Writer report: TV Drama - The Writers' Festival 2011

Friday 8 July 2011, 16:04

Bill Grundy Bill Grundy

Hi, I'm Bill Grundy, winner of the 2011 BBC Future Talent Award for my screenplay Hefted, and lately the first Headspace Writer in Residence at MediaCity, Salford.

Having blagged myself into the 2nd Writers' Festival purely on the strength of a competition win, rather than any genuine broadcast credit, I confess I felt a bit of a fraud, rubbing shoulders as I was with some of the best scriptwriting talent in the country. But I needn't have worried. The Festival, ably hosted by Leeds College of Music and slickly run by the heroically hard-working Writersroom staff, did indeed boast a stellar line-up of speakers, but it never lost sight of its main purpose - to be a festival led by writers for writers - of whatever level of experience.

From the elegant yet rousing keynote speech from Paula Milne, through a lively debate on the political role of the TV writer, the event progressed at a blistering pace via a range of panels, workshops, masterclasses and Q&A sessions. After the first half-day, I already felt as if I'd been on some week-long residential course. There was a lot of good stuff to choose from, but highlights for me include John Yorke's exhilarating gallop through 2000 years of script analysis, from Horace to Blake Snyder - with the conclusion that all the gurus are basically peddling the same message. We have, Yorke argued, a biological need to impose order on reality, and, in fiction, that order takes pretty much the same shape in every generation and culture. I only wish he'd had a bit more time: mid-way, I gave up trying to take notes, and kicked myself for never having taken a Pitman's shorthand course.

I enjoyed Danny Brocklehurst and Nicola Shindler's self-effacing account of their writer/producer relationship in the making of the brilliant mini-series Exile, and was impressed by Hugo Blick's eloquent contributions to several sessions, not least his own, in which he gave a fascinating description of his role as writer/director/producer of The Shadow Line. By contrast, American writer Frank Spotnitz (X-Files, Millennium) gave interesting insights into the U.S. team-writing approach, which he's currently employing over here on a projected spy series.

And, although I've heard much the same from him on other occasions, Jimmy McGovern still managed to be hugely entertaining and inspiring. His stress on the importance of writers being passionate about their work was echoed again and again, in various ways, by speakers throughout the event: yes, study structure; yes, understand genre; yes, know your audience, but always, always write what you want to write - what you really care about and what moves you, personally. That's something I've begun to realise myself, as a mere wannabe, and it was heartening to have it confirmed by the most celebrated TV writers of our time. At the close of the final session, I heard someone behind me say "I enjoyed that. Now I'll have to go home and write." That's a pretty fair tribute to the Festival, I reckon.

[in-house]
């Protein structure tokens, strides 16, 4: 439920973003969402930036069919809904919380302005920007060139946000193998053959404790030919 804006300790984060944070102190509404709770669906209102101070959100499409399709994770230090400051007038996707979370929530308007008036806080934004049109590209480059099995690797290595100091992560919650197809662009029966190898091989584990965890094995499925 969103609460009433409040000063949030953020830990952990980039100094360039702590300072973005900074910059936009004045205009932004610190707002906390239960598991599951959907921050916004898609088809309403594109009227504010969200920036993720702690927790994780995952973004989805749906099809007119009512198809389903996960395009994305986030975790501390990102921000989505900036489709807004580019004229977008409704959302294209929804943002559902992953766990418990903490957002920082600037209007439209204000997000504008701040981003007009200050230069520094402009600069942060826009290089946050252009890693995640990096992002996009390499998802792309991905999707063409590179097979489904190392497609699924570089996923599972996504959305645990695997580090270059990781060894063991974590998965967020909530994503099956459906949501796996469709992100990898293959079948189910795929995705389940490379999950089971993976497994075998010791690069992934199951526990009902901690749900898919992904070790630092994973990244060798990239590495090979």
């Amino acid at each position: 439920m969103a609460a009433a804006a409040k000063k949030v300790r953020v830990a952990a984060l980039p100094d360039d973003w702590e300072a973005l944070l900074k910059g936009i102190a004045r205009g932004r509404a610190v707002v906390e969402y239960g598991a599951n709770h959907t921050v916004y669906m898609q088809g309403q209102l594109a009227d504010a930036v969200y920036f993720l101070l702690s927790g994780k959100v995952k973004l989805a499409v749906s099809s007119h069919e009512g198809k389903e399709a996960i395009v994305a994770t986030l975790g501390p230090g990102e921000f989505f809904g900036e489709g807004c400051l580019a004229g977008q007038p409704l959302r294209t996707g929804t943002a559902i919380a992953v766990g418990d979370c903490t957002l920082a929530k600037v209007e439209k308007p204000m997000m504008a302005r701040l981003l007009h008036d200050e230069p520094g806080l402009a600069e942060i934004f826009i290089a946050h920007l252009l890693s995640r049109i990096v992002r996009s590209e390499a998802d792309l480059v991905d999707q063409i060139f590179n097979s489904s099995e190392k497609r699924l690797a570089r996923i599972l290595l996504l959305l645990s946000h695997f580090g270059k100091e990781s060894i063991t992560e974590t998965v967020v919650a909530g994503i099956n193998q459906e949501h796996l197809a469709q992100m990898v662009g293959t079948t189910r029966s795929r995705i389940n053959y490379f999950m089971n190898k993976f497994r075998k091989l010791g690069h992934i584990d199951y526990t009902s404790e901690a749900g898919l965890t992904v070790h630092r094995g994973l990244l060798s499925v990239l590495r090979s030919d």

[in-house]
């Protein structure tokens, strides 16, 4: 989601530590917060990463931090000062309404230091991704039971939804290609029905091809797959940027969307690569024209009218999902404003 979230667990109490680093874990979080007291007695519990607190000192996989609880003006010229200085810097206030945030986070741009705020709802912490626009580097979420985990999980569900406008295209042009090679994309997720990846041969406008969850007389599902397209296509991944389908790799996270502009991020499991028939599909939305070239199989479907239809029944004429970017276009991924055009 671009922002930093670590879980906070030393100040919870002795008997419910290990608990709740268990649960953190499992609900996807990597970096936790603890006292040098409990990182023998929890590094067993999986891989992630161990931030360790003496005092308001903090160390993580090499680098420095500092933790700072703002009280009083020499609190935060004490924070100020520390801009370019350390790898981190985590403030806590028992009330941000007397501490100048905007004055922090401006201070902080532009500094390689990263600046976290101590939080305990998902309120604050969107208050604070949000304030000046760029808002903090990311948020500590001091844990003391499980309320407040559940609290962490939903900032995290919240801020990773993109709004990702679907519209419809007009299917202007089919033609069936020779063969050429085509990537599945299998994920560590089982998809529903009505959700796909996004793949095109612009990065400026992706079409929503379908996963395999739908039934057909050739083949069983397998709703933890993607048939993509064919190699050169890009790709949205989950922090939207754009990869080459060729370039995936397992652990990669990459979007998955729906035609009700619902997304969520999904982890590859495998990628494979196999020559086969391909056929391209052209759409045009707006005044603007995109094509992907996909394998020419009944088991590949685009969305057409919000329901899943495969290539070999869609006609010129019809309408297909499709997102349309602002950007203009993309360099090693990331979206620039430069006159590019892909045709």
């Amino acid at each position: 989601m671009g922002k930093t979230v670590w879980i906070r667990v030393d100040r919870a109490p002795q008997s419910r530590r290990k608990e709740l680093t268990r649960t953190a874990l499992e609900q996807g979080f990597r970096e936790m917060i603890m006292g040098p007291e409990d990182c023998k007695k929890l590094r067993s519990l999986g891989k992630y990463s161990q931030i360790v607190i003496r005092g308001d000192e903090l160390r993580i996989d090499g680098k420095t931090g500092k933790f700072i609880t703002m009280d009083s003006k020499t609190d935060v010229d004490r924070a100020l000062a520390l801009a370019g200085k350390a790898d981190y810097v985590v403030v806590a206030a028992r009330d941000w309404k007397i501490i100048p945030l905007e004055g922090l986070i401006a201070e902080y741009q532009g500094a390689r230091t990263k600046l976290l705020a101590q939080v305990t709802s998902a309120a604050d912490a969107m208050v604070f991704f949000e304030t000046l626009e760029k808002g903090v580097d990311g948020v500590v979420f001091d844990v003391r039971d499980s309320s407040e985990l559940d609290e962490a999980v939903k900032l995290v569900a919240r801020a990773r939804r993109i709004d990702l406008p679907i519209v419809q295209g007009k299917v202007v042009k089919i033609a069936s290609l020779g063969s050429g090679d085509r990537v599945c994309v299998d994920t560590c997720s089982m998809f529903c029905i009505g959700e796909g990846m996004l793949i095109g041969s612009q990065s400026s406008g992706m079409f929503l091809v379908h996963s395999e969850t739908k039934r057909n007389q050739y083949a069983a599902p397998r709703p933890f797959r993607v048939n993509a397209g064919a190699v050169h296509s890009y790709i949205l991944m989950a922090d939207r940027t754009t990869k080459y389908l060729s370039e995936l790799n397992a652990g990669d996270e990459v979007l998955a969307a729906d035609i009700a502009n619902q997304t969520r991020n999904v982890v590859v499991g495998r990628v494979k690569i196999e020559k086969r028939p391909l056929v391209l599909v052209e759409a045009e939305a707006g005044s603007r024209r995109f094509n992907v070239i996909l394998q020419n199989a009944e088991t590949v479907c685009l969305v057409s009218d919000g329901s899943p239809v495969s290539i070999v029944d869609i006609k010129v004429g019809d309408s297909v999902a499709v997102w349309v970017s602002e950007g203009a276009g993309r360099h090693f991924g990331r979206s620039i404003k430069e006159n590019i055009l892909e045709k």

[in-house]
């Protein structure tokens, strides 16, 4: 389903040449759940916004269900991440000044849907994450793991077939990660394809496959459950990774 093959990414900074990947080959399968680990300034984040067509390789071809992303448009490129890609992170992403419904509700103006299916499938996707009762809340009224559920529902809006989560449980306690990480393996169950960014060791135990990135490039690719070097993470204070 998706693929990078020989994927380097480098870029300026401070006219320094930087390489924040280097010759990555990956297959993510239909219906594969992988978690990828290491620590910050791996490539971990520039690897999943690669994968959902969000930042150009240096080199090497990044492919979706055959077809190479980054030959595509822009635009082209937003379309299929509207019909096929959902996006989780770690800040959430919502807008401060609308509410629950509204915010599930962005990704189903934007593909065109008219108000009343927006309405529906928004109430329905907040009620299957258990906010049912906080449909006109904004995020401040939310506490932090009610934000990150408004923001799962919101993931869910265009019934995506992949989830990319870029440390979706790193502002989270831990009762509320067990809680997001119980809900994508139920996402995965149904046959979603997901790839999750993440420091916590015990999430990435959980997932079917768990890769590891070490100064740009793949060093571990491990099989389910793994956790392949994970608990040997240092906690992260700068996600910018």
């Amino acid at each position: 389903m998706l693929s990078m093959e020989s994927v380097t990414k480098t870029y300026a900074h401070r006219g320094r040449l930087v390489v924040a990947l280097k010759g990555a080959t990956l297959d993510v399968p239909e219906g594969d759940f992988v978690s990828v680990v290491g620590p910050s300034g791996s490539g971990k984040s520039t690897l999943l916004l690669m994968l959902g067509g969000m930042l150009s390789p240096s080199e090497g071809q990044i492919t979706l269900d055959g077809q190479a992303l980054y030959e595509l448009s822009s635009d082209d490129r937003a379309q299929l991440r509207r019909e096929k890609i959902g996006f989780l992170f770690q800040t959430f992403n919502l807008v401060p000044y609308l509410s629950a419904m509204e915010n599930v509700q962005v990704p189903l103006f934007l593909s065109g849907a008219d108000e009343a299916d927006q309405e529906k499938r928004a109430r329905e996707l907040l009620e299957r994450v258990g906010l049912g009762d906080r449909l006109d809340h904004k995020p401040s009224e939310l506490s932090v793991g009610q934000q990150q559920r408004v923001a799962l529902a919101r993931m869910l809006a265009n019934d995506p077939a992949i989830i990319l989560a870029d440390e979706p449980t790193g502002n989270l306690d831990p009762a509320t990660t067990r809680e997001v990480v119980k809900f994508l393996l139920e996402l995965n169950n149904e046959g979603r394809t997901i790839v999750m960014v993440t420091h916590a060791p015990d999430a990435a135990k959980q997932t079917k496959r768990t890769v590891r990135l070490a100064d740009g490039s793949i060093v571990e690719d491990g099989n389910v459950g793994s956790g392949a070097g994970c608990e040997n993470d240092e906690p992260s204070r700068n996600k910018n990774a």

Bill Grundy was the winner of the 2011 BBC Future Talent Award. Read his winning script, Hefted, in the BBC writersroom script archive.


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    Comment number 1.

    Hey, Bill. Good write-up of the festival. I found this festival to be the best one aimed at writers that I've attended; from the (limited) networking I did, I was enthused by the caliber of the other attendees. A genuinely enthralling and informative festival, both on the stage and off it. Looking forward to next year's already.

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    Comment number 2.

    Sadly, I missed out on this year's fest. Have the dates for next year's been decided yet?

  • Comment number 3.

    All this user's posts have been removed.Why?

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    Comment number 4.

    Hi Bill
    Congrats on your win. I was hoping to go to the writers festival, but disappointingly was passed over for tickets, as I don't have a professional writers credit. I find this rather disappointing, as I thought the point of the writers room was to encourage new writers, like yourself, rather than giving a further leg-up to already established writers. Things like John Yorke academy are great in theory, but new writers are alienated from entering which seems unfair. So much for the unearthing of new talent!

  • rate this

    Comment number 5.

    Hi Rosie,
    Apparently, the dates for the next Writers' Festival haven't been fixed yet. Keep your eye on the Writersroom homepage. Good luck.

  • rate this

    Comment number 6.

    Hi, souseattack. I agree, there should be more for non-credited writers, though it's slightly misleading to refer to writers with perhaps just one credit as 'established'. A few I met had hardly any more experience than I did. But just keep plugging away, is all I can say - our day will come!


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